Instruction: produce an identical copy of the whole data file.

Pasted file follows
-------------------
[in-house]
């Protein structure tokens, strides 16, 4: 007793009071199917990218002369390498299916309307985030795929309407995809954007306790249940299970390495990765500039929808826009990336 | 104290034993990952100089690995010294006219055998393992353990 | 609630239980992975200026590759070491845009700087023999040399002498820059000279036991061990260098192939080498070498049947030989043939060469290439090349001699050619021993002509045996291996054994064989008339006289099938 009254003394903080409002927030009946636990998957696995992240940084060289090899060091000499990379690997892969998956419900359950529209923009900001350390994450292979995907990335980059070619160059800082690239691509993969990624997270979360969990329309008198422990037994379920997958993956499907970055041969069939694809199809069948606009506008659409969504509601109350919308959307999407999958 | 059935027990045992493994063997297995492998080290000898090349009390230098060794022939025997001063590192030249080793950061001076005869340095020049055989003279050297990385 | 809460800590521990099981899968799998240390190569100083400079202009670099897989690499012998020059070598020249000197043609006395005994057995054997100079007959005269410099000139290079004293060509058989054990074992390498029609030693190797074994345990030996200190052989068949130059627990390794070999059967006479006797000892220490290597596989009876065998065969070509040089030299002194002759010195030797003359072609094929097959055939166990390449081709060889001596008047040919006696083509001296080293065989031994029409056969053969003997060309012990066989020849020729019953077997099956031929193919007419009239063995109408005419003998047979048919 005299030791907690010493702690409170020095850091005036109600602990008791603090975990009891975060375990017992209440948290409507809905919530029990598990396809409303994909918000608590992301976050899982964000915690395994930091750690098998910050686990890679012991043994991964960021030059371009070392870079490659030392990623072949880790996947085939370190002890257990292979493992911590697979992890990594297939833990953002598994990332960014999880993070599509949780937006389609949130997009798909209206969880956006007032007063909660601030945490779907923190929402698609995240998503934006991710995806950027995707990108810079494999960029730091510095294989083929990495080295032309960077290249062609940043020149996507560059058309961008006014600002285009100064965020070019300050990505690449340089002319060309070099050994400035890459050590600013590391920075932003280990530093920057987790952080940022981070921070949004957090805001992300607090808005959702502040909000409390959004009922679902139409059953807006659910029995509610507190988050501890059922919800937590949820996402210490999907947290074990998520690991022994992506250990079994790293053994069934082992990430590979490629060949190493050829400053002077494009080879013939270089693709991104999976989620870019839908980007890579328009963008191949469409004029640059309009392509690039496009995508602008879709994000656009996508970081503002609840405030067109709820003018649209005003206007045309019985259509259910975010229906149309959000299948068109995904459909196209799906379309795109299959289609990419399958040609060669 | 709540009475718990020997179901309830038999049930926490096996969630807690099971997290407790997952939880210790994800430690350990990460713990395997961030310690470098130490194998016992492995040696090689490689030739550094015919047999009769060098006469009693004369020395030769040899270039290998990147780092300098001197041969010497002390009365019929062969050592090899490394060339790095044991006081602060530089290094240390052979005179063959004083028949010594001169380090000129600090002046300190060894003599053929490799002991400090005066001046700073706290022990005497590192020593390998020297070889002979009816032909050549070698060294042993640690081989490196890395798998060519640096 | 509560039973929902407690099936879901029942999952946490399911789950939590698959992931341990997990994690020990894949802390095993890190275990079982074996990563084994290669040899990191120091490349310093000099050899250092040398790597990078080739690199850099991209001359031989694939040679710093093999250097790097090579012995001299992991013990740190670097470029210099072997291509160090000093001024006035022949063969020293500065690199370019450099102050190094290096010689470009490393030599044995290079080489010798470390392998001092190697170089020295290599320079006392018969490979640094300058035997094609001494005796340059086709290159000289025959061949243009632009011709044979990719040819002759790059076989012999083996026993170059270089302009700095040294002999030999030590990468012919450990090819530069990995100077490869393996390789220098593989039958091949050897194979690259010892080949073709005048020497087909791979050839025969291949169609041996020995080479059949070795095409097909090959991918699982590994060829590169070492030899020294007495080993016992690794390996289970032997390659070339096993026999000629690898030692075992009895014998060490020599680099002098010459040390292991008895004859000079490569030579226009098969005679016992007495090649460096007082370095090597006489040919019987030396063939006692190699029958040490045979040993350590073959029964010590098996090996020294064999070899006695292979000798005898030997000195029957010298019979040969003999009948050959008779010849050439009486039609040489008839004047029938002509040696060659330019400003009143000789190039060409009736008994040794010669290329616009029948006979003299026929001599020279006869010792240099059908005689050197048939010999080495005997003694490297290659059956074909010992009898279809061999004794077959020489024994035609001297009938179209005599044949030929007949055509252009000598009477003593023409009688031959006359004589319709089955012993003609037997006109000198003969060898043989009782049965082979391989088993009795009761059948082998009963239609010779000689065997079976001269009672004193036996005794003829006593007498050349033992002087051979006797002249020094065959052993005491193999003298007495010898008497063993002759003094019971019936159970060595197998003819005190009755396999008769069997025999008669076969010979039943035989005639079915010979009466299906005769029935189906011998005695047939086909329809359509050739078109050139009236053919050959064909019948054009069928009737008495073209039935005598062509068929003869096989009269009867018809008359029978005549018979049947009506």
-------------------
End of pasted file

[in-house]
């Protein structure tokens, strides 16, 4: 007793009071199917990218002369390498299916309307985030795929309407995809954007306790249940299970390495990765500039929808826009990336 | 104290034993990952100089690995010294006219055998393992353990 | 609630239980992975200026590759070491845009700087023999040399002498820059000279036991061990260098192939080498070498049947030989043939060469290439090349001699050619021993002509045996291996054994064989008339006289099938 009254003394903080409002927030009946636990998957696995992240940084060289090899060091000499990379690997892969998956419900359950529209923009900001350390994450292979995907990335980059070619160059800082690239691509993969990624997270979360969990329309008198422990037994379920997958993956499907970055041969069939694809199809069948606009506008659409969504509601109350919308959307999407999958 | 059935027990045992493994063997297995492998080290000898090349009390230098060794022939025997001063590192030249080793950061001076005869340095020049055989003279050297990385 | 809460800590521990099981899968799998240390190569100083400079202009670099897989690499012998020059070598020249000197043609006395005994057995054997100079007959005269410099000139290079004293060509058989054990074992390498029609030693190797074994345990030996200190052989068949130059627990390794070999059967006479006797000892220490290597596989009876065998065969070509040089030299002194002759010195030797003359072609094929097959055939166990390449081709060889001596008047040919006696083509001296080293065989031994029409056969053969003997060309012990066989020849020729019953077997099956031929193919007419009239063995109408005419003998047979048919 005299030791907690010493702690409170020095850091005036109600602990008791603090975990009891975060375990017992209440948290409507809905919530029990598990396809409303994909918000608590992301976050899982964000915690395994930091750690098998910050686990890679012991043994991964960021030059371009070392870079490659030392990623072949880790996947085939370190002890257990292979493992911590697979992890990594297939833990953002598994990332960014999880993070599509949780937006389609949130997009798909209206969880956006007032007063909660601030945490779907923190929402698609995240998503934006991710995806950027995707990108810079494999960029730091510095294989083929990495080295032309960077290249062609940043020149996507560059058309961008006014600002285009100064965020070019300050990505690449340089002319060309070099050994400035890459050590600013590391920075932003280990530093920057987790952080940022981070921070949004957090805001992300607090808005959702502040909000409390959004009922679902139409059953807006659910029995509610507190988050501890059922919800937590949820996402210490999907947290074990998520690991022994992506250990079994790293053994069934082992990430590979490629060949190493050829400053002077494009080879013939270089693709991104999976989620870019839908980007890579328009963008191949469409004029640059309009392509690039496009995508602008879709994000656009996508970081503002609840405030067109709820003018649209005003206007045309019985259509259910975010229906149309959000299948068109995904459909196209799906379309795109299959289609990419399958040609060669 | 709540009475718990020997179901309830038999049930926490096996969630807690099971997290407790997952939880210790994800430690350990990460713990395997961030310690470098130490194998016992492995040696090689490689030739550094015919047999009769060098006469009693004369020395030769040899270039290998990147780092300098001197041969010497002390009365019929062969050592090899490394060339790095044991006081602060530089290094240390052979005179063959004083028949010594001169380090000129600090002046300190060894003599053929490799002991400090005066001046700073706290022990005497590192020593390998020297070889002979009816032909050549070698060294042993640690081989490196890395798998060519640096 | 509560039973929902407690099936879901029942999952946490399911789950939590698959992931341990997990994690020990894949802390095993890190275990079982074996990563084994290669040899990191120091490349310093000099050899250092040398790597990078080739690199850099991209001359031989694939040679710093093999250097790097090579012995001299992991013990740190670097470029210099072997291509160090000093001024006035022949063969020293500065690199370019450099102050190094290096010689470009490393030599044995290079080489010798470390392998001092190697170089020295290599320079006392018969490979640094300058035997094609001494005796340059086709290159000289025959061949243009632009011709044979990719040819002759790059076989012999083996026993170059270089302009700095040294002999030999030590990468012919450990090819530069990995100077490869393996390789220098593989039958091949050897194979690259010892080949073709005048020497087909791979050839025969291949169609041996020995080479059949070795095409097909090959991918699982590994060829590169070492030899020294007495080993016992690794390996289970032997390659070339096993026999000629690898030692075992009895014998060490020599680099002098010459040390292991008895004859000079490569030579226009098969005679016992007495090649460096007082370095090597006489040919019987030396063939006692190699029958040490045979040993350590073959029964010590098996090996020294064999070899006695292979000798005898030997000195029957010298019979040969003999009948050959008779010849050439009486039609040489008839004047029938002509040696060659330019400003009143000789190039060409009736008994040794010669290329616009029948006979003299026929001599020279006869010792240099059908005689050197048939010999080495005997003694490297290659059956074909010992009898279809061999004794077959020489024994035609001297009938179209005599044949030929007949055509252009000598009477003593023409009688031959006359004589319709089955012993003609037997006109000198003969060898043989009782049965082979391989088993009795009761059948082998009963239609010779000689065997079976001269009672004193036996005794003829006593007498050349033992002087051979006797002249020094065959052993005491193999003298007495010898008497063993002759003094019971019936159970060595197998003819005190009755396999008769069997025999008669076969010979039943035989005639079915010979009466299906005769029935189906011998005695047939086909329809359509050739078109050139009236053919050959064909019948054009069928009737008495073209039935005598062509068929003869096989009269009867018809008359029978005549018979049947009506």